Welcome to the Pine River Review. Our sight is dedicated to our little homestead located along the Pine River tucked inside the Chippewa Nature Center's 1400 Acres of wild in Michigan's lower penninsula. We love to share our pictures, video, comment, and our own homespun music. Step inside our world as we celebrate this beautiful nook!
Friday, January 14, 2011
Who Mourns the Passenger Pigeon?
Consider the Mourning Dove, bane of every church steeple in North America and public square in Europe. Seventy million of their U.S. population are killed annually for target practice and food stuff. It doesn't seem to put a dent in their numbers and indeed as an endangered species they are considered "least at risk." These meek birds are thought to be a close genetic relation to the Passenger Pigeon. Unless you are over 97 years old it is unlikely you have ever seen a Passenger Pigeon as September 1, 1914 is when Martha, the last of her kind went belly up at the Cincinnati zoo, was frozen in a block of ice and shipped off to the Smithsonian where she was stuffed and this day rests in peace between the Roswell alien and the Arc of the Covenant in a warehouse in D.C.
In the early 19th century the Passenger pigeon pictured on our left flew in flocks, estimated on the conservative side, of a billion birds!
Cotton Mather, a New England puritan minister who figured prominently in the Salem witch trials, recalled seeing migratory flocks a mile wide that took hours to pass overhead. Their groupings were the largest in the animal kingdom save locust swarms. This tendency to roost in numbers reaching the tens of millions and the fact that they gained popularity as America's first fast food became their undoing. In the early 1800's you could purchase Passenger Pigeons for a penny a piece and they became so popular as a cheap source of protein for the poor that they were shipped by the train loads to cities in the east. Oh the land of plenty!
John James Audubon described a typical pigeon hunt thusly.
"Few pigeons were then to be seen, but a great number of persons, with horses and wagons, guns and ammunition, had already established encampments on the borders. Two farmers from the vicinity of Russelsville, distant more than a hundred miles, had driven upwards of three hundred hogs to be fattened on the pigeons which were to be slaughtered. Here and there, the people employed in plucking and salting what had already been procured, were seen sitting in the midst of large piles of these birds. The dung lay several inches deep, covering the whole extent of the roosting-place."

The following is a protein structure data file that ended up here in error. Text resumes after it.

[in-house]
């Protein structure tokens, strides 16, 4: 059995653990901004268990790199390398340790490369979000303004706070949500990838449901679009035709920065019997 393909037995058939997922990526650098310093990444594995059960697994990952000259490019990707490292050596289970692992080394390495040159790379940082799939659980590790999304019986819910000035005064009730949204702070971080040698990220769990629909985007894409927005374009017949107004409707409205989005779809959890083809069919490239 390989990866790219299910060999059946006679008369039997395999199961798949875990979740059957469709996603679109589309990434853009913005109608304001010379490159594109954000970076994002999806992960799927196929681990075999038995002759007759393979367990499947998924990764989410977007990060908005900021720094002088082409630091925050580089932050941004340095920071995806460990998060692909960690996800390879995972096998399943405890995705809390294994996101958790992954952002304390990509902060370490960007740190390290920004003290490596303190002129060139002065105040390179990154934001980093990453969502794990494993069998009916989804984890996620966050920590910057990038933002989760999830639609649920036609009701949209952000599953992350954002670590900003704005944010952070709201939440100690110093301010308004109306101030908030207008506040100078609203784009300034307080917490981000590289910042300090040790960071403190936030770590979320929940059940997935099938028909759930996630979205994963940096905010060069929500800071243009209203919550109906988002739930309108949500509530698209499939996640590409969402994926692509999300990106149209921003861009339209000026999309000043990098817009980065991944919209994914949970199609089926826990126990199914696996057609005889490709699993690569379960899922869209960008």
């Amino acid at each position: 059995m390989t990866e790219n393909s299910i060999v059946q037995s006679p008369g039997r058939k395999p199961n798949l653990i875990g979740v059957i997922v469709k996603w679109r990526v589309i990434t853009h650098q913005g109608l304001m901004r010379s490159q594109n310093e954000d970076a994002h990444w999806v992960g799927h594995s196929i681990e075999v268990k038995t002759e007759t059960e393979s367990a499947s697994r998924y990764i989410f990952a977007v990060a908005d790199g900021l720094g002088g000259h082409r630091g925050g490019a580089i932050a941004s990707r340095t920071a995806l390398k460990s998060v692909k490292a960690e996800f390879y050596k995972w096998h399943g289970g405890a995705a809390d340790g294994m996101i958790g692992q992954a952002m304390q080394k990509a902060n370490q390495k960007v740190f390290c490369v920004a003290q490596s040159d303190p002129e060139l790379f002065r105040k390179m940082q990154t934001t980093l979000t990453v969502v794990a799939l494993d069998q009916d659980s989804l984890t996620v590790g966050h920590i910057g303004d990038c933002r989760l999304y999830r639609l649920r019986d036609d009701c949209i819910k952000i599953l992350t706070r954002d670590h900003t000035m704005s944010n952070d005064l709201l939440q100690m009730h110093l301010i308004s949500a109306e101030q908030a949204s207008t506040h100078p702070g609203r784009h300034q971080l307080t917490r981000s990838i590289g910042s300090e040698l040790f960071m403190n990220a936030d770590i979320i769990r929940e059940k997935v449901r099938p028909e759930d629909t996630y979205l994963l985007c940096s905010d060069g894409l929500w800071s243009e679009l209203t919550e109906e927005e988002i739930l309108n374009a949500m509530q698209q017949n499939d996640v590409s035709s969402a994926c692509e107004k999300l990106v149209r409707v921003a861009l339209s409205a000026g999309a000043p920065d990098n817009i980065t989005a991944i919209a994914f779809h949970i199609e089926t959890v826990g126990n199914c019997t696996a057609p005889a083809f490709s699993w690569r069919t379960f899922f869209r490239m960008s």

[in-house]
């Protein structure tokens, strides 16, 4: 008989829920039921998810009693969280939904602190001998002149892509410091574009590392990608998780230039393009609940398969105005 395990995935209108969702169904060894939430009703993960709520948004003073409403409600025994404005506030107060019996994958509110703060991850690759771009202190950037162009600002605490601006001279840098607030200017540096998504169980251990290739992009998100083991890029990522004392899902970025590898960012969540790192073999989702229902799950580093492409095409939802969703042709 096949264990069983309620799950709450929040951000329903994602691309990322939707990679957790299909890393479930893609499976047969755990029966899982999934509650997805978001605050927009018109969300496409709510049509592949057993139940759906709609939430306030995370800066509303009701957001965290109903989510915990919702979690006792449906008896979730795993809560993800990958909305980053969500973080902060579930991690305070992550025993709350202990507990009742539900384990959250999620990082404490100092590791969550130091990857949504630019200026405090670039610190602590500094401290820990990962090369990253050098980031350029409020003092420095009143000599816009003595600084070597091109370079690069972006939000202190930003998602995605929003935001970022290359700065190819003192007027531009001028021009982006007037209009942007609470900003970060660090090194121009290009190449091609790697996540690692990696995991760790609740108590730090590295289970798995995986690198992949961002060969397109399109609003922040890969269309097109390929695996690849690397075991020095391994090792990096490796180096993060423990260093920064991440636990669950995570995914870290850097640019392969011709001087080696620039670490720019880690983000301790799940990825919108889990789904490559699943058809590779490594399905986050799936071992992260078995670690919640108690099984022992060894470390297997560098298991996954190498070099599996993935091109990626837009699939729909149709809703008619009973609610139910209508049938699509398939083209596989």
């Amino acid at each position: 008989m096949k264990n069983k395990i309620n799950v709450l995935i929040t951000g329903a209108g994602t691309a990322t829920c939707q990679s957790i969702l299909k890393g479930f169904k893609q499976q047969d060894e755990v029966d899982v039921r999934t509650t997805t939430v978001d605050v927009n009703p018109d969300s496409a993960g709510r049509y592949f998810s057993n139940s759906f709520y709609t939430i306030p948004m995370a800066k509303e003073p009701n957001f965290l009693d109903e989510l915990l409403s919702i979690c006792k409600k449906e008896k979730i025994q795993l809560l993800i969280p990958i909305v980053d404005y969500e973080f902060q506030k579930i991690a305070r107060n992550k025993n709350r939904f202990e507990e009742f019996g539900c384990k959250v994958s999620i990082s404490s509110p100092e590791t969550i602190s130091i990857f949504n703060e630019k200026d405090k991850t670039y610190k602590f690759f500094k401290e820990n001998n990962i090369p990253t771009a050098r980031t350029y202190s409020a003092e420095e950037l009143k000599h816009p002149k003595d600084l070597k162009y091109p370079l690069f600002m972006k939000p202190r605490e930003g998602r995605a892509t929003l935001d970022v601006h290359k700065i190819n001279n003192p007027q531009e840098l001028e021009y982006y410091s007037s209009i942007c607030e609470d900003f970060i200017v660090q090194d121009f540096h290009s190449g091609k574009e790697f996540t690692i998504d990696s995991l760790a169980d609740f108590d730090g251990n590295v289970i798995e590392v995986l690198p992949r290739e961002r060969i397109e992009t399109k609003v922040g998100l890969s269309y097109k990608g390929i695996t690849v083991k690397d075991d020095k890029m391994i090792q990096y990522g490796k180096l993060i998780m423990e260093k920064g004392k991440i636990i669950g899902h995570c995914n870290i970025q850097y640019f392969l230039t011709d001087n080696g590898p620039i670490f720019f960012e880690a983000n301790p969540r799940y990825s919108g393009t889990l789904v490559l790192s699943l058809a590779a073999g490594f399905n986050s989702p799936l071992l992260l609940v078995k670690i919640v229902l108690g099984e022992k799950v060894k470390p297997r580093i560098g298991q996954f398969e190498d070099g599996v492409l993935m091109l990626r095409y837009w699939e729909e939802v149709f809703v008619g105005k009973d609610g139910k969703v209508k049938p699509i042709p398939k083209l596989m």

Besides feeding the flocks alcohol drenched grain and then smoking them out of the trees another method of attracting the hapless pigeons was to stitch a captured bird's eyes shut and let it flutter endlessly on the end of a stick that was attached to a spinning stool. Apparently the fluttering wings and furtive bleating lured the passersby to the killing fields and thus was born the stool pigeon.
The last large flock was "harvested" just north of here in Petoskey Michigan in 1878. Tens of thousands of the pigeons were collected each day for five solid months. What wasn't known was the birds were dependant on their humongous numbers to practice communal breeding. They simply could not reproduce in small flocks in the wild or in captivity. A tipping point had been reached and soon there after it was over. Several billions of Passenger pigeons gone in a hundred year heartbeat.
Today scientists believe they may be able to recreate the Passenger pigeon by cloning them in some kind of Jurassic Park like escapade. But I am reminded more of a Twilight Zone episode called "How to Serve Man" where aliens come to earth and befriend mankind. The aliens inadvertently leave behind one of their textbook and the government immediately begins to decipher it. First the title is interpreted to mean "How to Serve Man" and everyone is relieved that the alien's intentions are peaceable. Only later is it discovered that "How to Serve Man" is a cook book! Maybe what comes around goes around.
There you have the whole brutal story in a nutshell. And still we wonder, can mankind effect the outcomes of Earth's vast systems? Is a few billion dead pigeons evidence of anything beyond one species playing an evolutionary trump card over another? Hmmm.
Well, at least we don't need to speculate if the fellow on the left is appropriately known as a Mourning Dove. That we know for sure.
"I am sorry to say that there is too much point to the wisecrack that life is extinct on other planets because their scientists were more advanced than ours!"
John F. Kennedy